The poet Rumi has a great story about a traveler who was about to put on his shoe when an eagle swooped down and snatched it.
"Goddamit!" said the traveler, shaking his gnarled fist. "Stinkin' eagle stole my stinkin' shoe!"
Just then, he watched as a poisonous viper fell out of the shoe the eagle had snatched, and realized that the loss of his shoe had prevented an even greater calamity, namely being fanged on the toe by a poisonous viper.
Sometimes things that feel like setbacks are actually benevolent eagles swooping down to stop you from doing something really, really stupid. And sometimes things that feel like successes are actually tests of your ability to wrestle with the viper on your own.
Sometimes, INTERN feels like each person has a different question dominating his/her life—"Am I a good person?" or "Am I living right?" or "Am I striving hard enough in my art?". And sometimes you freak out and instead of those big questions, your life gets taken over by small ones: "Do I have enough Twitter followers?" "Am I popular enough?" "What if that eagle comes back and steals my other shoe?"
INTERN read a short article in the New York Times yesterday by author Thomas Glave, weighing in on Amazon's push into the publishing world:
And now, as things become more dire for writers who want to develop into actual artists, Amazon, the behemoth that fears no one, enters the fray. Can Amazon’s profit-centered forays provide a healthy space for writers?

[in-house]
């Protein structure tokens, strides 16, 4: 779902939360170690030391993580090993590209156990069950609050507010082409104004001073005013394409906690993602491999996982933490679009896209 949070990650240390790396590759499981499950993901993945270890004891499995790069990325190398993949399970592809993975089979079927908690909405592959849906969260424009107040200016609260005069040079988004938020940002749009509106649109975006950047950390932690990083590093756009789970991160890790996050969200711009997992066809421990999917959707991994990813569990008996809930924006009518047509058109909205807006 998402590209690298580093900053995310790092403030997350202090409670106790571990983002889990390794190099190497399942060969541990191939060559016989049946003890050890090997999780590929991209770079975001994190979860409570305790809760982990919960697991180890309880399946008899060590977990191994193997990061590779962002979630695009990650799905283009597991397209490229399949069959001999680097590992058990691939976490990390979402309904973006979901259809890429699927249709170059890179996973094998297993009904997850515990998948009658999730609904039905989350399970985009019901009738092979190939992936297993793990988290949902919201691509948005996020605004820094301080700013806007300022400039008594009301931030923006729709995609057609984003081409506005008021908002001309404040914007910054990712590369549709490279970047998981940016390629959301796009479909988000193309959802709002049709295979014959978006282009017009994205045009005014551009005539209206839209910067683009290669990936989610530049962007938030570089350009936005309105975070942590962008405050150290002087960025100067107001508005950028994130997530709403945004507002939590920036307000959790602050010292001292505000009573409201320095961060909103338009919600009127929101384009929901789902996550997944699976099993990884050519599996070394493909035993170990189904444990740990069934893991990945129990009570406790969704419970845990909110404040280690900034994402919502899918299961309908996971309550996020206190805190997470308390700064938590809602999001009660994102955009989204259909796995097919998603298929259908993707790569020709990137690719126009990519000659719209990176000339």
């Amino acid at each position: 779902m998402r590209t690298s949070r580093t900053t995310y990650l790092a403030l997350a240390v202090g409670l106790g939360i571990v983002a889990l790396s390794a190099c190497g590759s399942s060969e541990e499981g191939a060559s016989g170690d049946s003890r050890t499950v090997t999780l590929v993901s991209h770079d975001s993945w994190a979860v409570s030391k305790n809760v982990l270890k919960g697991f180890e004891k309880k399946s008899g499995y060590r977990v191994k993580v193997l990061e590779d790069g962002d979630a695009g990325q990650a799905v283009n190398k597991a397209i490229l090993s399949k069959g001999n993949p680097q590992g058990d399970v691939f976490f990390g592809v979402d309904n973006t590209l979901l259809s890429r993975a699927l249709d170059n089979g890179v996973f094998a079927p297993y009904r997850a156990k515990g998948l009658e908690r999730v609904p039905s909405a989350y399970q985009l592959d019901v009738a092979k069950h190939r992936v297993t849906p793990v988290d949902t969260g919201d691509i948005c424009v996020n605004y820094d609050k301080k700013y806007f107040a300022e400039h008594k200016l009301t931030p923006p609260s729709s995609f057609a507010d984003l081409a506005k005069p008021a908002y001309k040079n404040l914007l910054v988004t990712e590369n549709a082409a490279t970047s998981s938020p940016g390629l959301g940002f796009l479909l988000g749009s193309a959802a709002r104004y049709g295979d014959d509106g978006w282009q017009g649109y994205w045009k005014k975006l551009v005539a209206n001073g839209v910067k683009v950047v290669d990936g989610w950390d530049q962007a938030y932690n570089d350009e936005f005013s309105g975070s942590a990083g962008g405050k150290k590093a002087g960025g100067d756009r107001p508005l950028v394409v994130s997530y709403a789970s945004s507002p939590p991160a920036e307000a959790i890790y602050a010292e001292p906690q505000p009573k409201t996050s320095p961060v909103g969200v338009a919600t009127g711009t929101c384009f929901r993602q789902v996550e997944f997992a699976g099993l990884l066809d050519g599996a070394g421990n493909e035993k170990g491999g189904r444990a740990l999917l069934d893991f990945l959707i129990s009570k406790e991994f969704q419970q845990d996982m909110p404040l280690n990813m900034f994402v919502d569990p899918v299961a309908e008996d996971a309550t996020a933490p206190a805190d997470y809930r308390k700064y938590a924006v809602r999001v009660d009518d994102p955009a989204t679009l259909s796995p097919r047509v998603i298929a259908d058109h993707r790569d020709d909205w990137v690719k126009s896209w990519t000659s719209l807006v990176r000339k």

Amazon aside, this left INTERN's skull ringing: What DOES constitute a healthy space for writers who want to develop into actual artists? And to what extent do any these shiny things we dabble in—blogging, online writing forums, Twitter—actually hinder our development as artists?
Sometimes, INTERN frets that her writer-friends who toil in internet obscurity are somehow purer as writers than INTERN can ever be. They must be so much less distracted by superficial worries or equally superficial victories. They must really, truly worship at the altar of literary Quality, in the Zen and the Art of Motorcycle Maintenance sense, in a way that INTERN is terrified she slips from. The internet provides writers with such a lively and supportive community—but are we helping each other ask the big questions? Or unwittingly fueling an endless parade of small ones?
Now, more than ever, writers can bombard themselves with comparisons. All you have to do is jump on Twitter to see who just got an agent, who just signed a mega-deal, who's having their novel turned into a play turned into a movie turned into a video game turned into a McDonald's toy. You find yourself thinking, "I NEED to get HUGE!" instead of "I need to work humbly for as long as it takes." And when you see the eagle swooping down out of the corner of your eye, you jump up and say "Fuck off, eagle!" And you tell yourself whatever viper's coiled up in there—vanity, emptiness, losing sight of the big questions—is worth keeping that shoe on your foot.
INTERN worries about these things. She worries about them all the freaking time. But she also believes that we CAN create a healthy space for one another to become true artists, no matter which technologies we're using, or else she wouldn't be writing this.
We can help each other ask the big questions, and we can help each other strive to be better artists, and we can help each other shake the vipers out of our shoes.
And we can do it in the digital age.